Wednesday, June 28, 2017 Text is available under the CC BY-SA 3.0 licence.

Betty Edwards

American art teacher, author and founder of the Center for the Educational Applications of Brain Hemisphere Research.
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Betty Edwards
I remember one clear example of the problem of communicating what is to be learned. You may have heard of or gone through a similar experience with a student or your child. Years ago, the child of a friend whom I was visiting arrived home from his day at school, all excited about something he had learned. He was in the first grade and his teacher had started the class on reading lessons. The child, Gary, announced that he had learned a new word. "That's great, Gary," his mother said. "What is it?" He thought for a moment, then said, "I'll write it down for you." On a little chalkboard the child carefully printed, HOUSE. "That's fine, Gary," his mother said. "What does it say?" He looked at the word, then at his mother and said matter-of-factly, "I don't know."
Edwards quotes
As parents, we can do a great deal to further this goal by helping our children develop alternative ways of knowing the world verbally/analytically and visually/spatially. During the crucial early years, parents can help to shape a child's life in such a way that words do not completely mask other kinds of reality. My most urgent suggestions to parents are concerned with the use of words, or rather, not using words.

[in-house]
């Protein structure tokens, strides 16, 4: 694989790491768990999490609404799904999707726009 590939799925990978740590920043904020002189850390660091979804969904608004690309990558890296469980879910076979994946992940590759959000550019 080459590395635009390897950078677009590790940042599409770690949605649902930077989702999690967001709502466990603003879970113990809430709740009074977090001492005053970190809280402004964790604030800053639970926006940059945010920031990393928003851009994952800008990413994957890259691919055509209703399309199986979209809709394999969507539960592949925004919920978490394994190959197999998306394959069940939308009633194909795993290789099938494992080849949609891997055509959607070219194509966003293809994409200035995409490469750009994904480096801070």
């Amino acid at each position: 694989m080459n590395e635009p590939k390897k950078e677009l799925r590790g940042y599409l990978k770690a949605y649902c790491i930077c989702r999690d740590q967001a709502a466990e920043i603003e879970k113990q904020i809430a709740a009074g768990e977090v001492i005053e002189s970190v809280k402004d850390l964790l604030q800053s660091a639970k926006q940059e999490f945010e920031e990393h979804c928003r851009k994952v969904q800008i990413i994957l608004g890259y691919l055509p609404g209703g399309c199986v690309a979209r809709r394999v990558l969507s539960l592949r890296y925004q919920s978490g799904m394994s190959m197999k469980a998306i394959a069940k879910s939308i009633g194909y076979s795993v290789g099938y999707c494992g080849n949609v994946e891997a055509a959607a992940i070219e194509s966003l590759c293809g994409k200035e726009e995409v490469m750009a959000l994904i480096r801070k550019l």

As a teacher and parent, I've had a very personal interest in seeking new ways of teaching. Like most other teachers and parents, I've been well aware painfully so, at times that the whole teaching/learning process is extraordinarily imprecise, most of the time a hit-and-miss operation. Students may not learn what we think we are teaching them and what they learn may not be what we intended to teach them at all.

Edwards Betty quotes
This is a difficult goal to present to teachers, coming as it does at a time when education is under attack from many quarters. But our society is changing rapidly and the difficulties of foreseeing what kinds of skills future generations will require are increasing. Although we have so far depended on the rational, left half of the human brain to plan our children's future and to solve the problems they might encounter on the way to that future, the onslaught of profound change is shaking our confidence in technological thinking and in the old methdods of education. Without abandoning training in tradtional verbal and computational skills, concerned teachers are looking for teaching techniques that will enchance children's intuitive and creative powers, thus preparing students to meet new challenges with flexibility, inventiveness, and imagination and with the ability to grasp complex arrays of interconnected ideas and facts, to perceive underlying patterns of events, and to see old problems in new ways.
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